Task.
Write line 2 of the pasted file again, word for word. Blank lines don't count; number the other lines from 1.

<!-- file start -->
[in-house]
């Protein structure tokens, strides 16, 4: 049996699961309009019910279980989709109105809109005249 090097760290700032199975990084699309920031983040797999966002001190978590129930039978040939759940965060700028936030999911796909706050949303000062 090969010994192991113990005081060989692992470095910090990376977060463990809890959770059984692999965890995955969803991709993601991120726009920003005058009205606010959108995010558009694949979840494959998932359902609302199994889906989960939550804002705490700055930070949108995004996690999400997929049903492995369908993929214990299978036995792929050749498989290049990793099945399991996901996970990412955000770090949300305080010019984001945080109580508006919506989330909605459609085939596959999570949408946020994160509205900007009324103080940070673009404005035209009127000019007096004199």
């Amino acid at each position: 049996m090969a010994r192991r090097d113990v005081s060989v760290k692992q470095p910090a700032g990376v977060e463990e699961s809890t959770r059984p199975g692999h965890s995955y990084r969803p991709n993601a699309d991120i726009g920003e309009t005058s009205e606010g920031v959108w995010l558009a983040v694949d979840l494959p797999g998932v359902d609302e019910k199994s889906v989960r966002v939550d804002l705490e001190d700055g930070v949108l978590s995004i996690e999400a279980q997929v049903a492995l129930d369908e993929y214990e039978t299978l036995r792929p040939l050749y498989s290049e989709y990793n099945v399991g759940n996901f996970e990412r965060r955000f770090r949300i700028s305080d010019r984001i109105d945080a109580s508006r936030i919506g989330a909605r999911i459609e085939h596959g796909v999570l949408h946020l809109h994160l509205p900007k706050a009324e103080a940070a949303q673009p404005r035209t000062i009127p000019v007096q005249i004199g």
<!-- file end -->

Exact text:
């Protein structure tokens, strides 16, 4: 049996699961309009019910279980989709109105809109005249 090097760290700032199975990084699309920031983040797999966002001190978590129930039978040939759940965060700028936030999911796909706050949303000062 090969010994192991113990005081060989692992470095910090990376977060463990809890959770059984692999965890995955969803991709993601991120726009920003005058009205606010959108995010558009694949979840494959998932359902609302199994889906989960939550804002705490700055930070949108995004996690999400997929049903492995369908993929214990299978036995792929050749498989290049990793099945399991996901996970990412955000770090949300305080010019984001945080109580508006919506989330909605459609085939596959999570949408946020994160509205900007009324103080940070673009404005035209009127000019007096004199």